Global banking regulations put in place to combat “too big to fail” may already be backfiring.
The regulations would impose a sliding scale capital requirement on “systemically important financial institutions” — or Sifis. Last month, the G20’s Financial Stability Board identified banks whose failure it believes “would cause significant disruption to the wider financial system and economic activity.” These include JPMorgan Chase , Morgan Stanley , Goldman Sachs , Citigroup , Bank of America , and Wells Fargo .
Banks complained loudly about the designation—and, more so, the additional capital requirements. But as Rob Cox and Peter Thal Larson point out in a BreakingViews column, they may actually benefit from the designation as G-Sifis (short for G-20 designated Sifis).
Moreover, in the eyes of credit rating agencies and customers, banks with a G-Sifi label will be deemed stronger counterparties. In certain businesses, particularly foreign exchange, credit derivatives, cash management, transaction processing and even equity and fixed-income trading, this competitive edge could outweigh the cost of holding more capital.
Lower funding costs may also accompany the halo effect of being too big to fail.
That has certainly been the experience in the United States since the government stepped in to prop up the country’s biggest banks in 2008. Smaller U.S. banks pay almost 50 percent more than the top 100 lenders for deposits, the most stable form of funding, according to the Federal Deposit Insurance Corp’s most recent industry report.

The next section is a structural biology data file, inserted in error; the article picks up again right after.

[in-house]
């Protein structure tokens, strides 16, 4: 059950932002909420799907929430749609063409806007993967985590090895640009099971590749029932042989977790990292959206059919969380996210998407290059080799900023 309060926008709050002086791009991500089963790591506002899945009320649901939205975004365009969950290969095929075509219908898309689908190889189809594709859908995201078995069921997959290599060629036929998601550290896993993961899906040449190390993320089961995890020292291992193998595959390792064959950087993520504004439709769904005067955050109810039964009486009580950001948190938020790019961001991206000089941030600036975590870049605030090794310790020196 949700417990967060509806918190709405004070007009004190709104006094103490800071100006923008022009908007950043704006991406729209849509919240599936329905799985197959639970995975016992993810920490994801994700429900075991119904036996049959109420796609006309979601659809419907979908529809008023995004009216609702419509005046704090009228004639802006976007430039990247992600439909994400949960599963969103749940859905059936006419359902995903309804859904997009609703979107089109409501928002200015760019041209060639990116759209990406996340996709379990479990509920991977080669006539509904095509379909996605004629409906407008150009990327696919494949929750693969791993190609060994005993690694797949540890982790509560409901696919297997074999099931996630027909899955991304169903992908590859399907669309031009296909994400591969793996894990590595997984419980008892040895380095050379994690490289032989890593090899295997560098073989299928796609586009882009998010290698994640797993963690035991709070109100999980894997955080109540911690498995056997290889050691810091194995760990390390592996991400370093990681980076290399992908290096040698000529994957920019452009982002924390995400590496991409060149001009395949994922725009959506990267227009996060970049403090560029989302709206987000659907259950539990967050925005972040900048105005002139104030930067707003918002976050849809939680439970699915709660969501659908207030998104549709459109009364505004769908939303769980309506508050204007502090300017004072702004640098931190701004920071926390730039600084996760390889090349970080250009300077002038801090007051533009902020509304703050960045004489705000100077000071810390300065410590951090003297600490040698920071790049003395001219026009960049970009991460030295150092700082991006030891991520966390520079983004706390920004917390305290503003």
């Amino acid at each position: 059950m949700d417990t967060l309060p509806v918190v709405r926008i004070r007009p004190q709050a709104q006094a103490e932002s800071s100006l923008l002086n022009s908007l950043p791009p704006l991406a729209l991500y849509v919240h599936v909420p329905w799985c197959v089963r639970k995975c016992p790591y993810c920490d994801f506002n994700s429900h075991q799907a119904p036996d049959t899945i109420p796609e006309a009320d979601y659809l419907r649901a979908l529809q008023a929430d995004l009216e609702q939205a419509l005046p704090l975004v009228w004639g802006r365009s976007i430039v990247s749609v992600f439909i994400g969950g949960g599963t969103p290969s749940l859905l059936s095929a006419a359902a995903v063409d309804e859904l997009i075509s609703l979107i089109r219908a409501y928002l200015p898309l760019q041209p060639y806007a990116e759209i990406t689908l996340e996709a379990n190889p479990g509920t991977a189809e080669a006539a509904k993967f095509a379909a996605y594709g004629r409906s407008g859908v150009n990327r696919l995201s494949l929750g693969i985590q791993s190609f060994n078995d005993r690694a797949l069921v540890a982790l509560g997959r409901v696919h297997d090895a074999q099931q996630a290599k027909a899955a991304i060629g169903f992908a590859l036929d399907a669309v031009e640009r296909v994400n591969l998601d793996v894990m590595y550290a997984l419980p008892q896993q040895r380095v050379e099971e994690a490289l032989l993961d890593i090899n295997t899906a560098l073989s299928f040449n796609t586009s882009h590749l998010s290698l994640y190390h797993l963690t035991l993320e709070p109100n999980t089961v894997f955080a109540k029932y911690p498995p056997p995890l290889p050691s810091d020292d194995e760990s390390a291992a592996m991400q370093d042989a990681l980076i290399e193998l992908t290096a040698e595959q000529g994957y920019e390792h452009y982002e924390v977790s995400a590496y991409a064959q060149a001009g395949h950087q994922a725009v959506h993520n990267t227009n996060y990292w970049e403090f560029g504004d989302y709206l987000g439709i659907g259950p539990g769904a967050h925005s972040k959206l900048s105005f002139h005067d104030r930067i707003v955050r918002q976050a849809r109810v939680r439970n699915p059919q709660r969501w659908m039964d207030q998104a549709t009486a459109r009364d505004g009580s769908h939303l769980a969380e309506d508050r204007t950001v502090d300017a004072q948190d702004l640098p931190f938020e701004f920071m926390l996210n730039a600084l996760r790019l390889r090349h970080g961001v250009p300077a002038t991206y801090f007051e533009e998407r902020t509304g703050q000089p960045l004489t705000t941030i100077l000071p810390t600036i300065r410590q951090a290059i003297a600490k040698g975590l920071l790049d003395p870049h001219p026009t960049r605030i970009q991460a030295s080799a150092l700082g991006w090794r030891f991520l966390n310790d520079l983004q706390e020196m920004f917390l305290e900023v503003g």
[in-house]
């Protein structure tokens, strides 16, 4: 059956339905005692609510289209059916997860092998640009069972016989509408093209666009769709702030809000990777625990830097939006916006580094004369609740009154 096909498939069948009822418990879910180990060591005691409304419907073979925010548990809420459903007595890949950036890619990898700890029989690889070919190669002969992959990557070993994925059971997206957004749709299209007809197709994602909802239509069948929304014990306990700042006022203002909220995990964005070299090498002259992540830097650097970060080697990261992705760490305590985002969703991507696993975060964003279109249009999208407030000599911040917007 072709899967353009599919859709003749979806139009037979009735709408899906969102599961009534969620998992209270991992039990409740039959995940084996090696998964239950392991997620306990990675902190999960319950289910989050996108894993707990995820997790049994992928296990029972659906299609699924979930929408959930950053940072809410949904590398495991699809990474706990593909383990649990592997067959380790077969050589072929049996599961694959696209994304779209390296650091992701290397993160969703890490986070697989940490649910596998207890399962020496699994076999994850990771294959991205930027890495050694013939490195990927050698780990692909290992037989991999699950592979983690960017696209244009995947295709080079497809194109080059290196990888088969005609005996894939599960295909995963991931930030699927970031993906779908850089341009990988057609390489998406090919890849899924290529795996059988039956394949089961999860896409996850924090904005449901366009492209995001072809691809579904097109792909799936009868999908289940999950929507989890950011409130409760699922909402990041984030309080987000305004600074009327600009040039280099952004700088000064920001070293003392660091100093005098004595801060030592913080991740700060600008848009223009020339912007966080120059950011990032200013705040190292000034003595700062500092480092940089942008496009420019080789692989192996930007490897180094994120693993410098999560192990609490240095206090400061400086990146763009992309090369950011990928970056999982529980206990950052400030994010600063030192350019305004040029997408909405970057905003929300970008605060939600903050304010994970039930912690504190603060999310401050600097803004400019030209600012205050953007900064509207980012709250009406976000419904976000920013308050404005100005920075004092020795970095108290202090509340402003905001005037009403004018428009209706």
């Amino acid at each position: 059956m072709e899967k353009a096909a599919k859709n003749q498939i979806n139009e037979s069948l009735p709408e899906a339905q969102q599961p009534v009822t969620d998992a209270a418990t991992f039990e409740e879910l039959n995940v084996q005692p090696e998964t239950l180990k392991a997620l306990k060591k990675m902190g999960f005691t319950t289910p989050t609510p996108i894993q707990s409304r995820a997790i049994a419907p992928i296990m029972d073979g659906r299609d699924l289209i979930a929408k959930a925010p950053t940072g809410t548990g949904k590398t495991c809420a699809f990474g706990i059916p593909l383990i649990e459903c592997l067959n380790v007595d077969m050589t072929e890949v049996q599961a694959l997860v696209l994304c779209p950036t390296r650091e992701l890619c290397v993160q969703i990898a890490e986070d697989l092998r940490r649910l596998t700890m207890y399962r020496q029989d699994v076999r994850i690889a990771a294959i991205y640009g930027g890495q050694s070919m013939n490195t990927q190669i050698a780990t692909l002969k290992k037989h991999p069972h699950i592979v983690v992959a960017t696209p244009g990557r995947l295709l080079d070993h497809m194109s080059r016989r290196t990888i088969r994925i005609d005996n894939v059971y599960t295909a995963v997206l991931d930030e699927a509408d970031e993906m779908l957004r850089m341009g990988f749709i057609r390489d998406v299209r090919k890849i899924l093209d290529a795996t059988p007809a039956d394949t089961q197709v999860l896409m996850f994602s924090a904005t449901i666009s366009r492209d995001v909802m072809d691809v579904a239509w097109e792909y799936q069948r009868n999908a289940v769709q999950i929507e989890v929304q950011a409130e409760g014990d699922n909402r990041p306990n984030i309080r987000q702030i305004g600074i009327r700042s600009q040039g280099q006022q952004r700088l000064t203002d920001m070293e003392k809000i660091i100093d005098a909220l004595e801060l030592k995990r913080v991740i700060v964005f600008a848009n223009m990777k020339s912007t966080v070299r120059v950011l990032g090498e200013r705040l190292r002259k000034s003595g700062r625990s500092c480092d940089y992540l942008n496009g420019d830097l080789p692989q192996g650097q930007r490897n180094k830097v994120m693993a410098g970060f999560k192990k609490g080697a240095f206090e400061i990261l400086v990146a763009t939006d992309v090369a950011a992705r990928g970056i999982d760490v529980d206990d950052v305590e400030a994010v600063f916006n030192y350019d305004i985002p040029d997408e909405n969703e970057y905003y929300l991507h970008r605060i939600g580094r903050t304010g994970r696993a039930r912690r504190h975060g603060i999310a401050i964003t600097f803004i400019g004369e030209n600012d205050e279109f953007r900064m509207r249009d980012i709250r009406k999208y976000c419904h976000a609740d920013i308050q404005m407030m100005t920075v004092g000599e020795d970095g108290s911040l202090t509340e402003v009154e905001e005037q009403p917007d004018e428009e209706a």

Banks just below the G-Sifi radar may have to maintain even higher levels of capital in order to compete with their larger rivals for international business.
Some may even pursue acquisitions in order to improve their chances of being added to the G-Sifi list when it is next reviewed.
In other words, banks are preparing to use the Sifi designation as a marketing play. And from what I’m hearing from people at smaller Wall Street firms, Sifi is already becoming a code word for “ultra-safe counterparty” against whom minimal collateral requirements may be charged.
It will also lead to more consolidation. Banks that already receive the most stringent capital treatment face little disincentive to further expansion. Sure, the regulators say they might, someday, perhaps, maybe impose an even higher capital requirement if banks keep expanding. But everyone I speak with considers that highly unlikely. If you are JP Morgan Chase, might as well keep growing.
In short, it’s already not working out.
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